From there, the remaining material is shredded into flakes and then treated in a silo with a hot air dryer. A scrap line and heat sources take the plastic from the wash and dry-sort lines (consisting of stretch-film and sheets), reducing it down into resin pellets.

To produce the recycled bags, the resulting pellets are taken either next door to Hilex's bag making facility, or to the company's other facilities across the country.

At the bag making plant, the resin is fed into extruders where the material is heated to 430F. The material reaches a molten plastic state where it is then blown upwards from the extruder, forming a core as the temperature drops.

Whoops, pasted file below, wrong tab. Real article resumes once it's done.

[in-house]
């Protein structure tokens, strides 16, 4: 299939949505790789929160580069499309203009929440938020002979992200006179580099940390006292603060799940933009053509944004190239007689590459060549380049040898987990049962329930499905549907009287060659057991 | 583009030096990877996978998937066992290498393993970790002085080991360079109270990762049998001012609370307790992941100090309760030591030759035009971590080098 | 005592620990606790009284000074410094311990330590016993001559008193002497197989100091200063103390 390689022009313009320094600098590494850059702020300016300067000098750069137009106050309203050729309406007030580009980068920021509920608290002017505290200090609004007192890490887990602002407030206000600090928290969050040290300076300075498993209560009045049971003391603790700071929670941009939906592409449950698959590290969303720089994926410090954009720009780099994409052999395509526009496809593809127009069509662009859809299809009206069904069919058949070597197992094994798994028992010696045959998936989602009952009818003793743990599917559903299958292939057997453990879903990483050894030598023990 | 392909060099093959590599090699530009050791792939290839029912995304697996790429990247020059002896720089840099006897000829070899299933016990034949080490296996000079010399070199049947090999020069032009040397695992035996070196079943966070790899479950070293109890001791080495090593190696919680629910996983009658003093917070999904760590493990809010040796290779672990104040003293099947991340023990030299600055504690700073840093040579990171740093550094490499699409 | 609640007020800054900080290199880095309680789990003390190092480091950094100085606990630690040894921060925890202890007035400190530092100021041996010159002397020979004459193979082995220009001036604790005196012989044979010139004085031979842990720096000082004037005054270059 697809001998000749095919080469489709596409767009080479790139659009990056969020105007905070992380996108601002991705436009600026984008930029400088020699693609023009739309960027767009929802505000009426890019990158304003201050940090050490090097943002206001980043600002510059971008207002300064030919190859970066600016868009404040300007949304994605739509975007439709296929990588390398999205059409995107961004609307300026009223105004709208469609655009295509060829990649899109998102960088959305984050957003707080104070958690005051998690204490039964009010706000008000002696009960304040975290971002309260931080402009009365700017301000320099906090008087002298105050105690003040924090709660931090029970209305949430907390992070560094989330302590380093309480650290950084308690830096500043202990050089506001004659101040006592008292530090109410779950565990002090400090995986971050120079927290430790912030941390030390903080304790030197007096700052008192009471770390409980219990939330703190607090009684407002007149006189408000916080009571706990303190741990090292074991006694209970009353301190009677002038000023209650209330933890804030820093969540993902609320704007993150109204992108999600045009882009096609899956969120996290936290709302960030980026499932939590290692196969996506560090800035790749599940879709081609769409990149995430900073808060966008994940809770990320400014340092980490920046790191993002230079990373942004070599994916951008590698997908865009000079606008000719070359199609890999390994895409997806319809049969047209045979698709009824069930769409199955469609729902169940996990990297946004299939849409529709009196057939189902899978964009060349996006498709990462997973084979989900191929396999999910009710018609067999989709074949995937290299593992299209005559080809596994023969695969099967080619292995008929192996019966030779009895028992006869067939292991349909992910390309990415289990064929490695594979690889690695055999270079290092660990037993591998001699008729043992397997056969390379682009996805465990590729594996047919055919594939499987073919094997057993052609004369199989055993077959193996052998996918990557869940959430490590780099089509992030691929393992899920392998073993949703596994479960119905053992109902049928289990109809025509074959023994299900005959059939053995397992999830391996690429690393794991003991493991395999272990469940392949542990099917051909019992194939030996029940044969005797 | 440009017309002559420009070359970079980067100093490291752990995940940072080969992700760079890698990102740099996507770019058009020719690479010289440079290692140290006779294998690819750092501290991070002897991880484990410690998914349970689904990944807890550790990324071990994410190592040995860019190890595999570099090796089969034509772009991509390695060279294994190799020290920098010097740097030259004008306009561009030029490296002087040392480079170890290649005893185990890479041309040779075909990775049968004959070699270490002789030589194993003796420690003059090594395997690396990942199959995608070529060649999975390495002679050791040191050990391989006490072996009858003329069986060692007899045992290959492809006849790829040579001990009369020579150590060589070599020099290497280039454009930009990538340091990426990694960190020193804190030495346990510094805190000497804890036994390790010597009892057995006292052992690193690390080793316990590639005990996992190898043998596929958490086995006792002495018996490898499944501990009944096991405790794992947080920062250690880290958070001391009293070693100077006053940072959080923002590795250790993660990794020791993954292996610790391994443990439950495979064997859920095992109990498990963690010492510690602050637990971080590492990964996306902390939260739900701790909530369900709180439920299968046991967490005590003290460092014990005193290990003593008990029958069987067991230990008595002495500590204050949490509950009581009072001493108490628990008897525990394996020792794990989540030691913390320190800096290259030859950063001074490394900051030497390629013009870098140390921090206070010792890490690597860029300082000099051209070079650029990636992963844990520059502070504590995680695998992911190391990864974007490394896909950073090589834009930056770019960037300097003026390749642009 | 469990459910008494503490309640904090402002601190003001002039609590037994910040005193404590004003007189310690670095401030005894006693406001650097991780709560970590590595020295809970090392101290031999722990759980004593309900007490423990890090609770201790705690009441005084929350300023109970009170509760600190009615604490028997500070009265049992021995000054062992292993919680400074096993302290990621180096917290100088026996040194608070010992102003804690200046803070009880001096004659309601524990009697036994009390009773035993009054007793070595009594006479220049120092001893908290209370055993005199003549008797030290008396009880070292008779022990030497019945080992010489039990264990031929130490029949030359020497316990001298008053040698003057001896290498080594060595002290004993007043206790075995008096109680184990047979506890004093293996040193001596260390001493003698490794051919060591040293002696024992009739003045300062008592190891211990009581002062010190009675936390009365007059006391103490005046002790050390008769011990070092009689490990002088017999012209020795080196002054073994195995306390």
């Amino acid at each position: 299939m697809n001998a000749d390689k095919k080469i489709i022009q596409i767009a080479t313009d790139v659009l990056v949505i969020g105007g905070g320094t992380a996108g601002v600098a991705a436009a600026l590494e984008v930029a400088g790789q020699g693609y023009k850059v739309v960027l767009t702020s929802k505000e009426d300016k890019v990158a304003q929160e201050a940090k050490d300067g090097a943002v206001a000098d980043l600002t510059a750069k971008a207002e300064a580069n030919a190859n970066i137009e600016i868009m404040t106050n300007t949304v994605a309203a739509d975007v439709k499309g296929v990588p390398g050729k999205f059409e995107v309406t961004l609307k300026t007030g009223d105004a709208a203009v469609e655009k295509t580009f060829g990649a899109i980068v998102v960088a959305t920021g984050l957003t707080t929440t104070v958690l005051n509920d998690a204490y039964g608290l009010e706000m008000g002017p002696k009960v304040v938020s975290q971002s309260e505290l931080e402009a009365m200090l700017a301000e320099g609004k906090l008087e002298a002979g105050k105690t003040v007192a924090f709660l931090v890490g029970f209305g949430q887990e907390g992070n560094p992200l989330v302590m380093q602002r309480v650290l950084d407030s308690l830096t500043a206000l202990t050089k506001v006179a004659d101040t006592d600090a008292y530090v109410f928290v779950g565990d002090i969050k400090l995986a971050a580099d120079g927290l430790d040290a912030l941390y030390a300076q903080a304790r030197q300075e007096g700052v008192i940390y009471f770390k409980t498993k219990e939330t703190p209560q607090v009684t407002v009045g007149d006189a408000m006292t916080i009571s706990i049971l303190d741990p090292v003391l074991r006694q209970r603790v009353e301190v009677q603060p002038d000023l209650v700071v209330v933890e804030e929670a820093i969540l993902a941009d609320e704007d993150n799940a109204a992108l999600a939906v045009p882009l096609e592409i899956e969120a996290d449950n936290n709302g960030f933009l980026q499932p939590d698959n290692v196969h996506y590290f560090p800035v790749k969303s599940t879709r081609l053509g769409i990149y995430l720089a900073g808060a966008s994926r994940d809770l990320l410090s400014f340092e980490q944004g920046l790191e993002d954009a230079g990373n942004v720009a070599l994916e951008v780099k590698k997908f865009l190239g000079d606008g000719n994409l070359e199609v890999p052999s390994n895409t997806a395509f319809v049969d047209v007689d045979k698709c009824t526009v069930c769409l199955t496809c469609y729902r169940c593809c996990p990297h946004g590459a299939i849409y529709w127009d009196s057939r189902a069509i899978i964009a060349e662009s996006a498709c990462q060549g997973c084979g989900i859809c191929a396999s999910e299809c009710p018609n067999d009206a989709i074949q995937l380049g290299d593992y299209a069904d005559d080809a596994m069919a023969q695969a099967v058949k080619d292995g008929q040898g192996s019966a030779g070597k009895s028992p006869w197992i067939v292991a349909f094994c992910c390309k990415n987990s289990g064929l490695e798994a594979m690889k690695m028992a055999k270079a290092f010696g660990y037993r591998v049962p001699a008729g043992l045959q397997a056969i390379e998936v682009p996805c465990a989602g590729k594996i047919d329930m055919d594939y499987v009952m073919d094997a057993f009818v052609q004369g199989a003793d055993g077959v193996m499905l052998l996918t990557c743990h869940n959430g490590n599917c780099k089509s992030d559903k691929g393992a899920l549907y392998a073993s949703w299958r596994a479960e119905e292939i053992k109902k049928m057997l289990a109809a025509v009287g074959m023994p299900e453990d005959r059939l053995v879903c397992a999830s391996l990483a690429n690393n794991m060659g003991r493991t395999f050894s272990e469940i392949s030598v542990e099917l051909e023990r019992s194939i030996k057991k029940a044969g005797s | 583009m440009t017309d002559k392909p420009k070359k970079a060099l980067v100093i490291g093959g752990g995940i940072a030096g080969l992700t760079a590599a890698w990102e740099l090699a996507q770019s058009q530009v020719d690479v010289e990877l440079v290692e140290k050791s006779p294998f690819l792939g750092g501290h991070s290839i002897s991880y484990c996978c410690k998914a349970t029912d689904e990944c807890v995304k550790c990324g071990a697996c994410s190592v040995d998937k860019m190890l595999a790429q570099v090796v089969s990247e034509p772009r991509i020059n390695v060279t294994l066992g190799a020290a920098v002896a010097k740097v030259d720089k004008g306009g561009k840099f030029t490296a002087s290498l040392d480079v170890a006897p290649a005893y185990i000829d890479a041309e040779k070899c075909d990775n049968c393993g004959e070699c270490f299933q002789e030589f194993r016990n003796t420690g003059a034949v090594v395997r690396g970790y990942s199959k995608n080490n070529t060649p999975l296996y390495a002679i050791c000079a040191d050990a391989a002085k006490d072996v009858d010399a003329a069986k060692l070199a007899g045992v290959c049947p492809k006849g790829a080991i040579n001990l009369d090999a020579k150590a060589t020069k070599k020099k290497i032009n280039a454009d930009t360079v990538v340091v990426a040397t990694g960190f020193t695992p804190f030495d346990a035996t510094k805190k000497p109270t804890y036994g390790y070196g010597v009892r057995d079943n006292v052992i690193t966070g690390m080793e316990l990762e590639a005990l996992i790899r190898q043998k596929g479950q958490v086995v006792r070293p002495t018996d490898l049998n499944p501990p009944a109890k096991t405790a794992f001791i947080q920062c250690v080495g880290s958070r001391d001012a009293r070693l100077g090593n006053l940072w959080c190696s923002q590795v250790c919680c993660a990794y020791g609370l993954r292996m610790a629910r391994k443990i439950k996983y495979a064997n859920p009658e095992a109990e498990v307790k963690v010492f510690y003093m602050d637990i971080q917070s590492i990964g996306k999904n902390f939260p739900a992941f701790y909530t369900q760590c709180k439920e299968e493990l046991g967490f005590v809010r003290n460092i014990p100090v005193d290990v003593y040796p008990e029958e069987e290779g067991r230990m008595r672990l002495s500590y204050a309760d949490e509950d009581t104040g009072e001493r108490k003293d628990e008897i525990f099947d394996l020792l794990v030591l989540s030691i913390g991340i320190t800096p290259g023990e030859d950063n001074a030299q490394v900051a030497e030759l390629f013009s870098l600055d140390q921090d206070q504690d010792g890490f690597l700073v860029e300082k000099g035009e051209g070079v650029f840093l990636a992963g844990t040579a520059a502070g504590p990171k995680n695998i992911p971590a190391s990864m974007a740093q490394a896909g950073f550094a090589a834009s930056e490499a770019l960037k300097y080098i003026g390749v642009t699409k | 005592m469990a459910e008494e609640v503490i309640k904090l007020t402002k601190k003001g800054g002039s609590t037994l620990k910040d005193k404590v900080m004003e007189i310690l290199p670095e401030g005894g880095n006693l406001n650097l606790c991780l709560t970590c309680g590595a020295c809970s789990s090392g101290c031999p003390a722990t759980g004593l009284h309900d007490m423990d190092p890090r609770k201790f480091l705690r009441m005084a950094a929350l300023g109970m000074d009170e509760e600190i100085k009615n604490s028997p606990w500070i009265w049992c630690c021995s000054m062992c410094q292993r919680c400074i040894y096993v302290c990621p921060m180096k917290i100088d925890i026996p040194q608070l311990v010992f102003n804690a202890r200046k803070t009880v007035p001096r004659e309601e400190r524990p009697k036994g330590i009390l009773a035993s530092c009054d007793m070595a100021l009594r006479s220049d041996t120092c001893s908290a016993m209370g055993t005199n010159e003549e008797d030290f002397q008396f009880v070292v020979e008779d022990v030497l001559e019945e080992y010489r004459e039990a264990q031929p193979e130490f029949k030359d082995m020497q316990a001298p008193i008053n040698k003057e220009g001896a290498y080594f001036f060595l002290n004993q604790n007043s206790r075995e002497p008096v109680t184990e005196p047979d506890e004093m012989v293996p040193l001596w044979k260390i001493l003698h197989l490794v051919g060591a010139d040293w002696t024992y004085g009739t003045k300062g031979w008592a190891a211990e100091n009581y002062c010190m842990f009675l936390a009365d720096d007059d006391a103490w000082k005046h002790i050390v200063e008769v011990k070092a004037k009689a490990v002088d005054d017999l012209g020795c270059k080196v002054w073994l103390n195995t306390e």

The final step in the extrusion process sends the bubble through a series of rollers to lay the film flat and then wind the film on large cores, ultimately producing a roll of film weighing thousands of pounds.

Next, the roll is sent to the converting department where it is placed into the unwinder. Once the printing process is complete, the large roll of film is then cut to size with hot knives that seam the sides of the bags together when cut.

The film is fed into bag manufacturing machines where the top and bottom seals are formed and the handles are cut out.

And that's how a plastic bag is reborn.

Starting a gray trend
Currently, Hilex produces plastic bags with about 30% recycled content. 

While Hilex would like to produce bags made from 100% recycled content, there currently isn't enough material to produce a bag with that high an amount.